A-K Valley notebook: We Serve First Foundation sponsors volleyball campers, coach

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Thursday, June 7, 2018 | 9:30 PM


Ellen and Tim Toy found strength through volleyball during Ellen's years-long battle with cancer, and the sport continues to serve as a way to honor her legacy after her death.

The We Serve First Foundation, created in 2015 as Ellen Toy battled stomach cancer — the former Kiski Area, Leechburg and Plum girls volleyball coach died in February 2016 — is sponsoring three Alle-Kiski volleyball players and a coach as they attend a Give It Back Foundation camp in late July in Anaheim, Calif.

In a nod to Toy's three coaching stops, Plum's Makayla Jackson, Leechburg's McKenna Pierce and Kiski Area's Cassie Shoupe will attend the camp, which is hosted by current and former members of the U.S. National Team. Plum coach Kelsey Bonk also will attend.

“We've lived this situation out in a public way with (Ellen's) struggles, and we thought it only fair to (set up the foundation) as we wound down through the last days,” said Tim Toy, Ellen's widower. “People took to the idea of the foundation. It got a lot of support from friends and family and people around the country.”

The camp costs $289 and is supported by the foundation, which also has a GoFundMe page for donations to support this venture and others located at www.gofundme.com/um4uxs.

Ellen Toy battled gastric cancer for more than six years, stepping aside for a time before returning after having a gastrectomy to remove her stomach. Kiski Area's “Jam the Gym” fundraiser began in 2010 as Toy and assistant Jaime Vick Moran battled cancer; Vick Moran died from complications due to leukemia.

Jam the Gym also helped create a bond with the U.S. National Team. Ellen and Tim Toy traveled to watch them play in Anaheim and Omaha, Neb., before Ellen's death. Tim Toy went to the 2016 Summer Olympics in Rio, Brazil, to support the team after Ellen's death.

‘Marvelous' trip for Freeport

Plenty of recognition rolled in for Freeport after the Yellowjackets won their first PIAA Class AA girls volleyball championship in November, but the Yellowjackets' celebration continued this week with a trip to the Pennsylvania State Capitol in Harrisburg.

The Yellowjackets attended after getting invited by State Rep. Jeff Pyle, a Kittanning native and former mayor of Ford City. Pyle recognized the team on the floor of the state House of Representatives.

“It was marvelous,” Freeport coach Tom Phillips said. “It was a great day for us. All of my girls went, and to be recognized and go through that whole place there is truly amazing. We were treated like royalty.”

The Freeport contingent, which included players, coaches, parents, athletic director Shawn Stivenson and Mayor James Swartz, also received a tour of the Capitol building.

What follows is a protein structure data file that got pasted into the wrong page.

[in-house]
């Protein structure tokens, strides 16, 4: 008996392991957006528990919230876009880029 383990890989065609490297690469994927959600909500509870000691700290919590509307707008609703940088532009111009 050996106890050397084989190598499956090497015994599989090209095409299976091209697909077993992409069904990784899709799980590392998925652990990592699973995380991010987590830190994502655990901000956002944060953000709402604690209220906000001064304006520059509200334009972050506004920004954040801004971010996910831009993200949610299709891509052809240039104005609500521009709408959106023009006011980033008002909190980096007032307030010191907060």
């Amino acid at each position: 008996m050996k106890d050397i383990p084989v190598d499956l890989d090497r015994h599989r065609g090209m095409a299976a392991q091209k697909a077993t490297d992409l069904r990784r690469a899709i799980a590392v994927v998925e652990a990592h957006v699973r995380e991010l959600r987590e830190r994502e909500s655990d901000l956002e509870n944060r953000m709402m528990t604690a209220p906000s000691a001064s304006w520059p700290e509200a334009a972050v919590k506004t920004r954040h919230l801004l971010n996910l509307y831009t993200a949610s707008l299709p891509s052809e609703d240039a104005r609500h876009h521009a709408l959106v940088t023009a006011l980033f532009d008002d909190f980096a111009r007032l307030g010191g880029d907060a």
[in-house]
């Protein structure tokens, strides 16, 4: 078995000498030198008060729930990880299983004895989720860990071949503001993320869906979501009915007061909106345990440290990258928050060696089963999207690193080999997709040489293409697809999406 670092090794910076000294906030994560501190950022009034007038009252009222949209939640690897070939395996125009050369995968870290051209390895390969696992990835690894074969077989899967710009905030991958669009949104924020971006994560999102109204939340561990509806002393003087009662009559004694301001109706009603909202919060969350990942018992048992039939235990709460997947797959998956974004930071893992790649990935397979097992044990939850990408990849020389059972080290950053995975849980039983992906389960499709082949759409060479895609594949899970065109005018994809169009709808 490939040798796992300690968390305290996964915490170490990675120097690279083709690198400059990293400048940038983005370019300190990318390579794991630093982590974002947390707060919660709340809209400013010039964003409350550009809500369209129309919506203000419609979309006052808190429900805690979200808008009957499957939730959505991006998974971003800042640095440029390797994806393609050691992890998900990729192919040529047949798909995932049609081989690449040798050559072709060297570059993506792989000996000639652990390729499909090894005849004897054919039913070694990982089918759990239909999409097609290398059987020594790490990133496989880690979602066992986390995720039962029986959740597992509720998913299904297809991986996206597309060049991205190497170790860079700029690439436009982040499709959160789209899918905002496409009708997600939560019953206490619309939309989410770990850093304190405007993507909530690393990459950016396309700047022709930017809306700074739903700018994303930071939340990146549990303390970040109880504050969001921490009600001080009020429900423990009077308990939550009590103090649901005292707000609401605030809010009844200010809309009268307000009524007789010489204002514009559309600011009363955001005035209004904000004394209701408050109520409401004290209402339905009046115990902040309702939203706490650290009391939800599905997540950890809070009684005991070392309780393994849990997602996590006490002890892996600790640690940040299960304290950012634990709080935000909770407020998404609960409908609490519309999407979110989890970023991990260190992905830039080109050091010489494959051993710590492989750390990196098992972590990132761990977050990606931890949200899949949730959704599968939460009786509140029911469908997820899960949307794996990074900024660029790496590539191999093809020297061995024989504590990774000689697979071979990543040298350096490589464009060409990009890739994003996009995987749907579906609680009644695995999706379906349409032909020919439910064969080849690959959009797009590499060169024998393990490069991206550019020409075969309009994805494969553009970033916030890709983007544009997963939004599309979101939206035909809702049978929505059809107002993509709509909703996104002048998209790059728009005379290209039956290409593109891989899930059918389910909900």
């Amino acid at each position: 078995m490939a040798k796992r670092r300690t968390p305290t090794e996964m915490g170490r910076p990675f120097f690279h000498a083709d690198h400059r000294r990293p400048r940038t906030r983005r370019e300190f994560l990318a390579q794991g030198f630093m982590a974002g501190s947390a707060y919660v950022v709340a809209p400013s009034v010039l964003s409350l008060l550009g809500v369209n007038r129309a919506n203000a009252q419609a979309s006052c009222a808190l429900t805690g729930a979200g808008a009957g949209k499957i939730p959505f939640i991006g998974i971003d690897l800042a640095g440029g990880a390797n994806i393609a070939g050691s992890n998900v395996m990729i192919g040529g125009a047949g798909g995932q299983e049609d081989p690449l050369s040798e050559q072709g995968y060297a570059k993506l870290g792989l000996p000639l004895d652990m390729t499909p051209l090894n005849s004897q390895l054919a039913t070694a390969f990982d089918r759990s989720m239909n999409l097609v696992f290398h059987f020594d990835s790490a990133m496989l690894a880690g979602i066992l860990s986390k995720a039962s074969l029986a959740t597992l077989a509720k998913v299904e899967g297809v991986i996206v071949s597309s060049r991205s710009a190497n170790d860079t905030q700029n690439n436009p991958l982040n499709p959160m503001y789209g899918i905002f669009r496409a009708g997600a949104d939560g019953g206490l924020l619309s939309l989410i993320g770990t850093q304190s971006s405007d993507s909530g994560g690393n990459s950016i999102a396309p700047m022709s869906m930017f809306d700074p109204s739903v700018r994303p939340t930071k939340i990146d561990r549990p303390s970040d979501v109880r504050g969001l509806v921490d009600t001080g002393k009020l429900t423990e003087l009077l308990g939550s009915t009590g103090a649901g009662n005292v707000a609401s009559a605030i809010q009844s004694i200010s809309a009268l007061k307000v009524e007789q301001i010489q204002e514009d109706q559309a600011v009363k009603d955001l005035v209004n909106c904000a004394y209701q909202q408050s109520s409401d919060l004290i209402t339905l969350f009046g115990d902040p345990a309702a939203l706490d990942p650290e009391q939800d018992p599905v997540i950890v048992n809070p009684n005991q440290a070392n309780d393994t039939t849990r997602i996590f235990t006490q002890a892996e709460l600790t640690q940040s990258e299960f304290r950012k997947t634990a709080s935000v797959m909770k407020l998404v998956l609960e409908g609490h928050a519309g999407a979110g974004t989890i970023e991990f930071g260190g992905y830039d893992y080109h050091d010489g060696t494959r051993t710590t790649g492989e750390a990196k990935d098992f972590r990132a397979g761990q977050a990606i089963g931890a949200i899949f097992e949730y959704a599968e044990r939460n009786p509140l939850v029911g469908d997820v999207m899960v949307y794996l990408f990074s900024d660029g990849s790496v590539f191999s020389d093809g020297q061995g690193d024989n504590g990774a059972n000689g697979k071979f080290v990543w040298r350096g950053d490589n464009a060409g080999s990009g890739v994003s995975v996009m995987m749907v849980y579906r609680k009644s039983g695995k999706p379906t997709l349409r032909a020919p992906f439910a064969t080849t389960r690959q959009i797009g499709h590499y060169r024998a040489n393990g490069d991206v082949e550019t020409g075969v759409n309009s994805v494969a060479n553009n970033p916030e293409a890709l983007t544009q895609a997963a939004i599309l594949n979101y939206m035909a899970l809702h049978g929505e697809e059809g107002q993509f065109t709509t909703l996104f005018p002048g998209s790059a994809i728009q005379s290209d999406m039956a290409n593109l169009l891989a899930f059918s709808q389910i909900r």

“It was very moving, it really was,” Phillips said. “To me, it kind of punctuated what the season really meant. To be in such a wonderful place and to be recognized by so many was very moving.”

After falling to Beaver in the WPIAL championship match, Freeport won four consecutive matches in the state playoffs and took down Delone Catholic, 3-1, in the PIAA final. Seniors Claire Crytzer, Courtney Grubbs and Hannah Mason and junior Ally DeJidas earned a spot on the Pennsylvania Volleyball Coaches Association's all-state team. In March, Freeport Borough unveiled a road sign recognizing the team's accomplishment along Second Street.

Head of state

After winning a PIAA gold medal with a personal-best high jump last month, Valley senior Darius Johnson received some recognition for it this week.

The Pennsylvania Track and Field Coaches Association named Johnson third-team all-state earlier this week after he won the PIAA Class AA high jump by clearing 6 feet, 7 inches.

Johnson also claimed the WPIAL Class AA title, clearing 6-5.

A Giant leap

The No. 2 pick in this week's MLB Draft has an Alle-Kiski Valley connection.

Georgia Tech catcher Joey Bart, picked second overall by the San Francisco Giants, is the son of former Burrell three-sport standout Tommy Bart. Tommy Bart at one time held the Bucs' single-game touchdown record with five and also starred in baseball, getting drafted by the Pirates but electing to go to college instead.

Joey Bart's older brother, Mikey, played football for North Carolina.

A semifinalist for the Golden Spikes Award given to college baseball's top player and finalist for the Johnny Bench Award given to the top catcher, Joey Bart led the ACC with a .359 batting average and hit a team-high 16 home runs. He was named first-team All-ACC.

Doug Gulasy is a Tribune-Review staff writer. Reach him at dgulasy@tribweb.com or via Twitter @dgulasy_Trib.

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